Card Trick Klondike Shuffle

As you are speaking, carry out a Klondike Shuffle. Briefly, take the packet in right-hand Biddle Grip (figure 2). Your left fingers and thumb pull off the top and bottom cards together (figure 3) and drop them on the table. Pull off the top and bottom cards again and drop them on top of the first pair. Continue doing this until all the cards are in one pile on the table. Try to keep the pairs of cards as neatly together as you can while pulling them off the packet because at one point...

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Wait a few moments, then say, I could have saved a lot of time and dispensed with all that lie detector business. At this, turn over each packet and place it fanned in front of the selection to show that the cards are all a different color than the selection (figure 2). Finally, add, I really couldn't have missed You spread the deck and have a spectator take a card. He then returns the card to the deck. You ask the spectator three questions about his card. He can...

A

Once he has satisfied himself that the cards are in a random order, tell him to deal the top five cards into a face-down row. Now tell him to turn over his remaining cards and to deal them face up on top of the first five cards. He must deal in the same direction as he did the first time. A sweeping gesture with your hand in that direction, as you are talking, will clarify this without having to say it. Position Check There are five pairs of cards in a row on the table. The bottom card in each...

K2

After the spectator has dealt about a quarter of the deck, tell him that he can stop the deal any time he wishes. This ensures a reasonable working quantity without excess. You don't really want any more than half the deck. Once he has finished dealing, ask him to place the rest of the deck to one side. Pick up the cards the spectator just dealt, and place them face down in dealing position in your left hand. Execute a Double Lift and turn the top two cards face up as one...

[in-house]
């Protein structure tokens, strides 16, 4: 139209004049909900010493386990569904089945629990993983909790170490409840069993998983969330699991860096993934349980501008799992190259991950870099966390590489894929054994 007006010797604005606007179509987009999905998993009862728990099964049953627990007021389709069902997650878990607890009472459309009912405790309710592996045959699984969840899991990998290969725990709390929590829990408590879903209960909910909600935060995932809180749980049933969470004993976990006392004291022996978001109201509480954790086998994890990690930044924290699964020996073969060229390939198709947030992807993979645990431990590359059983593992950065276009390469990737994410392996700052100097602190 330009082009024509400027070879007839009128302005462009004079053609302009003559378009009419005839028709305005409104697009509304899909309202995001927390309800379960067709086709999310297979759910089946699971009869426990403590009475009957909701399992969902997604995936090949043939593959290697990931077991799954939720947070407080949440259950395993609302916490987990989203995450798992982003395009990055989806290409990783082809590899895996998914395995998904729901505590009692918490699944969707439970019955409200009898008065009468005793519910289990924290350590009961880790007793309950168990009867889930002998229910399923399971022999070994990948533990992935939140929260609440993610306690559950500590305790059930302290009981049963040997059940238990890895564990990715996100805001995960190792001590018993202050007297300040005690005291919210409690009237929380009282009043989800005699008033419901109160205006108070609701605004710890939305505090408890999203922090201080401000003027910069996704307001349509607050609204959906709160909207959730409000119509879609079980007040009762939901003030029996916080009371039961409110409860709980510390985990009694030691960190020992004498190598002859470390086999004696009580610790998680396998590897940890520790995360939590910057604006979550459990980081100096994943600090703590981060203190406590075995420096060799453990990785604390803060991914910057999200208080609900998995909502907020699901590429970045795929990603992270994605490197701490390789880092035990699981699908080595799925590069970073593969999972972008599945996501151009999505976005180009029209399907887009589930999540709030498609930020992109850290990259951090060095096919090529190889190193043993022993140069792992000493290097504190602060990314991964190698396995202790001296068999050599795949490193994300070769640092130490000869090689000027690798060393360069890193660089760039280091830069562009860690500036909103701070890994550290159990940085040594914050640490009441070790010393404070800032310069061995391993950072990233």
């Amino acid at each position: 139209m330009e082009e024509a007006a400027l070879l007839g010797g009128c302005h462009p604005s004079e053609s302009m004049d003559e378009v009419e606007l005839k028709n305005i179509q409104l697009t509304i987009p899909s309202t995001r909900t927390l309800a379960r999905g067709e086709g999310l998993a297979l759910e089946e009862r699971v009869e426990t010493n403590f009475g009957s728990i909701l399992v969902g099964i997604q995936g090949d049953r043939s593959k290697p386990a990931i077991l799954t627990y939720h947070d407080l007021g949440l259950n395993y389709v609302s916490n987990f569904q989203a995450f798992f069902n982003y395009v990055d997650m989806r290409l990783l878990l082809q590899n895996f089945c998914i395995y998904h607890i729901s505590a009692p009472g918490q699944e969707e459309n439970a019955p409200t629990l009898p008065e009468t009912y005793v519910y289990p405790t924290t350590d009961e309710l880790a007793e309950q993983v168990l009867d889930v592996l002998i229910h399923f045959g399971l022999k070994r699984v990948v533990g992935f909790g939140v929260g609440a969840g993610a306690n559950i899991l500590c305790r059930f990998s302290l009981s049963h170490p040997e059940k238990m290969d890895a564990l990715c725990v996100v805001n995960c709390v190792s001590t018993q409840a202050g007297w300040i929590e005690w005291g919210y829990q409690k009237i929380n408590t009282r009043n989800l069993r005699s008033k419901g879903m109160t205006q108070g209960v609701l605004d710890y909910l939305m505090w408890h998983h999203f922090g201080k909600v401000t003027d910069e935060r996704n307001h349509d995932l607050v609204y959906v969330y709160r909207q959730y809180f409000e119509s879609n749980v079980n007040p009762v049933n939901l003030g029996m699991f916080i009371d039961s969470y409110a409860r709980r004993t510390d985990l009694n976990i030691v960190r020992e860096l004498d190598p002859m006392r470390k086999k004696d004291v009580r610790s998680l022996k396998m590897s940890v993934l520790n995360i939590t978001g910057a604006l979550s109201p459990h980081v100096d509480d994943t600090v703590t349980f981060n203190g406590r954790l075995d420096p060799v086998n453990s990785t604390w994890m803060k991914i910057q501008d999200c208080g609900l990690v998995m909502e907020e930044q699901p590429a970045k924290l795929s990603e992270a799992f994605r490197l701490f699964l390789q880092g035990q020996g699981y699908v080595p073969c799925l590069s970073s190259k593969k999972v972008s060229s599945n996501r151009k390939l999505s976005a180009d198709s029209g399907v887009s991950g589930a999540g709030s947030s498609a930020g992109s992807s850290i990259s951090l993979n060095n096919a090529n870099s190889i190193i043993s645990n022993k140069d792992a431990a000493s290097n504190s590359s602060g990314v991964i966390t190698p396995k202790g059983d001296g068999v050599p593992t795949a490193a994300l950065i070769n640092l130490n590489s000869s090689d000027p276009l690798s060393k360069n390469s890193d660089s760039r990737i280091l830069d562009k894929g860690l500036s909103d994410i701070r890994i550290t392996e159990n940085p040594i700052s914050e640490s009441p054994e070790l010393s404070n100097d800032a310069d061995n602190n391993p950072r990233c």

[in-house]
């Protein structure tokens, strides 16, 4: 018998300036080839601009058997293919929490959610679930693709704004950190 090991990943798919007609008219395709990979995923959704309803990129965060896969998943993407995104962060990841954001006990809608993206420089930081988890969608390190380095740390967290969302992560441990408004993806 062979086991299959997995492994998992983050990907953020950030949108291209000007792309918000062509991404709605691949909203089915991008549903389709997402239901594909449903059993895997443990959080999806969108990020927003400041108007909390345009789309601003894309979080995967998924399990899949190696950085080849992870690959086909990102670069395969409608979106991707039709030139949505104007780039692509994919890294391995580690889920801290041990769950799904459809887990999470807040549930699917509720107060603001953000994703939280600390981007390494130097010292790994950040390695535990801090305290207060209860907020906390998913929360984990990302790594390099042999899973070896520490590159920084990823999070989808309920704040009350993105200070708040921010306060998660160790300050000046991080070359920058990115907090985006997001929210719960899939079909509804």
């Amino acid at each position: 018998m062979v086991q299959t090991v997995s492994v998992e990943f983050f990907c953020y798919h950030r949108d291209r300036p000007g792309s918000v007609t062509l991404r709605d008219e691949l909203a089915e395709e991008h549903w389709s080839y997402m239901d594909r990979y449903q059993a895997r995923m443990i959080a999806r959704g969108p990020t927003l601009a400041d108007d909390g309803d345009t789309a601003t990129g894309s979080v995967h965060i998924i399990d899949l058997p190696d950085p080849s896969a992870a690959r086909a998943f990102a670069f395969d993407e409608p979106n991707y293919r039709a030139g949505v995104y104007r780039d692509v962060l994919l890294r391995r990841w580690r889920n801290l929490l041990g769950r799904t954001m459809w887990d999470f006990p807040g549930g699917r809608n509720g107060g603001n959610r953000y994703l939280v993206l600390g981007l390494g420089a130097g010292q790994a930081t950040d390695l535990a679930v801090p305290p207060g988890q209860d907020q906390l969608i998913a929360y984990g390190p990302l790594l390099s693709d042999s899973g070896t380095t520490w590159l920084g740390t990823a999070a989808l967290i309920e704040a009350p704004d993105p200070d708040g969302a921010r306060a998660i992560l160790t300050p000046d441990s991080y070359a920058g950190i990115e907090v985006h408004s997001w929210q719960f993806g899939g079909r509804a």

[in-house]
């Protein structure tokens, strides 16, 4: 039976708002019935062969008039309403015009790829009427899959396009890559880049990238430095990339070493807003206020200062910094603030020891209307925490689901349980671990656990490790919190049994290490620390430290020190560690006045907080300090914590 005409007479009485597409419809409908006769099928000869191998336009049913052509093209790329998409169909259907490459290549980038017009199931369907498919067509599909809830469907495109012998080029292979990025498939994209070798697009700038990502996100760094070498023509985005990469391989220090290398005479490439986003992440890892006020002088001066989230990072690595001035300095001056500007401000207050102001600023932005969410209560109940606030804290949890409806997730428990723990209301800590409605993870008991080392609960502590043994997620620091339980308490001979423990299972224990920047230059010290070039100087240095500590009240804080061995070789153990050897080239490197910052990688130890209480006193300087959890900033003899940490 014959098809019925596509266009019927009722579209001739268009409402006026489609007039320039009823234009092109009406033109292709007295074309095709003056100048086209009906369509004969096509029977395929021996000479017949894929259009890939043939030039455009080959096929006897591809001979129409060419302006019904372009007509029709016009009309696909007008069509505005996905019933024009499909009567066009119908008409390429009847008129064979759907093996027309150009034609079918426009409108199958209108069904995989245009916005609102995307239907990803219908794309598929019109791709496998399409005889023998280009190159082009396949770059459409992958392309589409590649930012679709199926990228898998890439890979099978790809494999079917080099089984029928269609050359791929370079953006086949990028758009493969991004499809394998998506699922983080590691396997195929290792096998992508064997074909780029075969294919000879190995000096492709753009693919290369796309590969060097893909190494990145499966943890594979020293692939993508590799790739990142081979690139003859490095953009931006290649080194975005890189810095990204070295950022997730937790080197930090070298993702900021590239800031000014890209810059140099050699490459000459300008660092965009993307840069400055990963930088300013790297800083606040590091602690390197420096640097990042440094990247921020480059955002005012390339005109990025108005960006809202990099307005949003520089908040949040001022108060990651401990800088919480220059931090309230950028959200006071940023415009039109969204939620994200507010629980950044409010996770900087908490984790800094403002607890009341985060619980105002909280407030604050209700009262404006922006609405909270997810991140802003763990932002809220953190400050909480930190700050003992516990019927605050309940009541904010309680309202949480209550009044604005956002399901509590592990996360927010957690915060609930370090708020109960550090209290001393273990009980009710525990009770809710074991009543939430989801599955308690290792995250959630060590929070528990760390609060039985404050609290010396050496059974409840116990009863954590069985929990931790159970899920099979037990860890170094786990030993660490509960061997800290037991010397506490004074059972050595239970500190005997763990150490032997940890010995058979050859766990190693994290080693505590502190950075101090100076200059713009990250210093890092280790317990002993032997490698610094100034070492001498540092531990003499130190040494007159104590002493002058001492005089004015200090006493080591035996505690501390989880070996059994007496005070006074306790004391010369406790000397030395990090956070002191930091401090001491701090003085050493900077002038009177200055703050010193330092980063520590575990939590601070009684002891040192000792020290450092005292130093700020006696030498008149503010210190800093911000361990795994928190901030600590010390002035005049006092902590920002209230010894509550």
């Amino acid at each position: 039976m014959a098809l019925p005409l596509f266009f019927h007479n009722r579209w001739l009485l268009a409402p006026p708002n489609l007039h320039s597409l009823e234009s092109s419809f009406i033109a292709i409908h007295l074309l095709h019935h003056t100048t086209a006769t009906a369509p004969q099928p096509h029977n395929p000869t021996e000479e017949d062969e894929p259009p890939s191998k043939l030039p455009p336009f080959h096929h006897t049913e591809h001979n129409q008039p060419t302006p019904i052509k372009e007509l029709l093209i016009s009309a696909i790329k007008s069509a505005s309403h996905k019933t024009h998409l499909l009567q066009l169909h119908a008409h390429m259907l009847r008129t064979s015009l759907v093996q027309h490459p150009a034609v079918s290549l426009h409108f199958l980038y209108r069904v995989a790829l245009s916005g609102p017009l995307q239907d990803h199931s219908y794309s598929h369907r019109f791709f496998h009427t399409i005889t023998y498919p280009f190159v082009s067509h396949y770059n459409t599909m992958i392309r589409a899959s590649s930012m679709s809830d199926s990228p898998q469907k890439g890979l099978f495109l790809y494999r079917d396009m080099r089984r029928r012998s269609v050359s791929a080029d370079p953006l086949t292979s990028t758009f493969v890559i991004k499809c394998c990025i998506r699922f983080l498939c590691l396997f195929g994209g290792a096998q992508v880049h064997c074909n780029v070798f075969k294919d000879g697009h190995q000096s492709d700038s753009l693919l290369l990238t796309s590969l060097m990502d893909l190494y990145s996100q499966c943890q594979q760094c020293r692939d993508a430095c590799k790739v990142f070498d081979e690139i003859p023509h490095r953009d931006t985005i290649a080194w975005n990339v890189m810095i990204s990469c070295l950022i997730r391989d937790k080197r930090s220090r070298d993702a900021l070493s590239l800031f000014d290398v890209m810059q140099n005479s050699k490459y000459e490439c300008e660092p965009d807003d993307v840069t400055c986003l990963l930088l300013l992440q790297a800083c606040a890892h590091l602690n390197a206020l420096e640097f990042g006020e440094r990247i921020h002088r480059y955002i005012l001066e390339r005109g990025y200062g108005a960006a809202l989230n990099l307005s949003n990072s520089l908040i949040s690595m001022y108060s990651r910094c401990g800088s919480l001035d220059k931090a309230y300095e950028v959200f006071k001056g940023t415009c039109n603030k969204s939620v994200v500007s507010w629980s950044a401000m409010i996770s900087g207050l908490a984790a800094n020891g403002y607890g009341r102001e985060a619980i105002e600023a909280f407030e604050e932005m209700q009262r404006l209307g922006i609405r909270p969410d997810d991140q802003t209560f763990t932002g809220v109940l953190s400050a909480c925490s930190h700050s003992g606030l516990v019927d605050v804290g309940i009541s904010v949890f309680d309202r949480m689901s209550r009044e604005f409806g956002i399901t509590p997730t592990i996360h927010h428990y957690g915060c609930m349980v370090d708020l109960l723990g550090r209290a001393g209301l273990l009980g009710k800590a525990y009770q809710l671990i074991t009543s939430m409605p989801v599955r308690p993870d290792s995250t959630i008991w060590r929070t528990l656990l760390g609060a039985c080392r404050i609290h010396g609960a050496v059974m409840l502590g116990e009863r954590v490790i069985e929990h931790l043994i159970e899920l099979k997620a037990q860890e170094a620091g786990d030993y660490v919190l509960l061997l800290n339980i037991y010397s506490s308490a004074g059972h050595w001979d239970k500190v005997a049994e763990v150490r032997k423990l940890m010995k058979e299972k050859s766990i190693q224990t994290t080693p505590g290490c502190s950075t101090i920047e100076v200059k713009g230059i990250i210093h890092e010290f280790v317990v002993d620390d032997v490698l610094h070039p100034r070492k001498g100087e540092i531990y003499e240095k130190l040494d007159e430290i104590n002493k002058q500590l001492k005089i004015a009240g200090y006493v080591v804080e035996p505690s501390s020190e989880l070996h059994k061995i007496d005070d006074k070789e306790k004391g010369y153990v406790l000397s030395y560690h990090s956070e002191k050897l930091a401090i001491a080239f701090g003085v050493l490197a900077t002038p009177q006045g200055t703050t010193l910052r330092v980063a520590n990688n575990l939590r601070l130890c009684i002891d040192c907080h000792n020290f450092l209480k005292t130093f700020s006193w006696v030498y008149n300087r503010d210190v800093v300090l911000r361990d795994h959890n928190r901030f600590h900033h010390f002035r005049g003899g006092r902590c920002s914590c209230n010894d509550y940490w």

H4

Push off eight groups of three and drop each group onto the table to form a pile. This seems a little less calculated. At this point, place the rest of the deck to one side. 3. Pick up the packet and hold it face up from above .with the right hand in Biddle Grip, as you say, I'll pull off cards and drop them onto the table in a pile. However, before I drop them you must tell me if they should be face up or face down. In other words, you can direct me to mix the cards into a face-up, face-down...

Introduction to Electronic Edition

Welcome to Effortless Card Magic - Electronic Edition. This is an electronic facsimile of the first edition of this book that was published by Richard Kaufman in 1997. Now out of print, I am delighted to be able to offer this publication as a PDF, and I thank Richard Kaufman for suggesting and supporting this venture. Here is a brief guide to the navigation system in this PDF. Hyper-links The Table of Contents is fully hyper-linked. Every entry in the Table of Contents links to the starting...

Info

Pause when you arrive at the final letter, and look at the spectator, saying, Okay, this must be your card. Will you please tell us all what your card is Once he names his card, turn over the final card to show that it is, indeed, his selection. A spectator looks at a card in the deck. He subsequently fails to find it again. You, then, turn to another spectator for help. A random suggestion from this spectator finally resolves the matter. This routine uses an...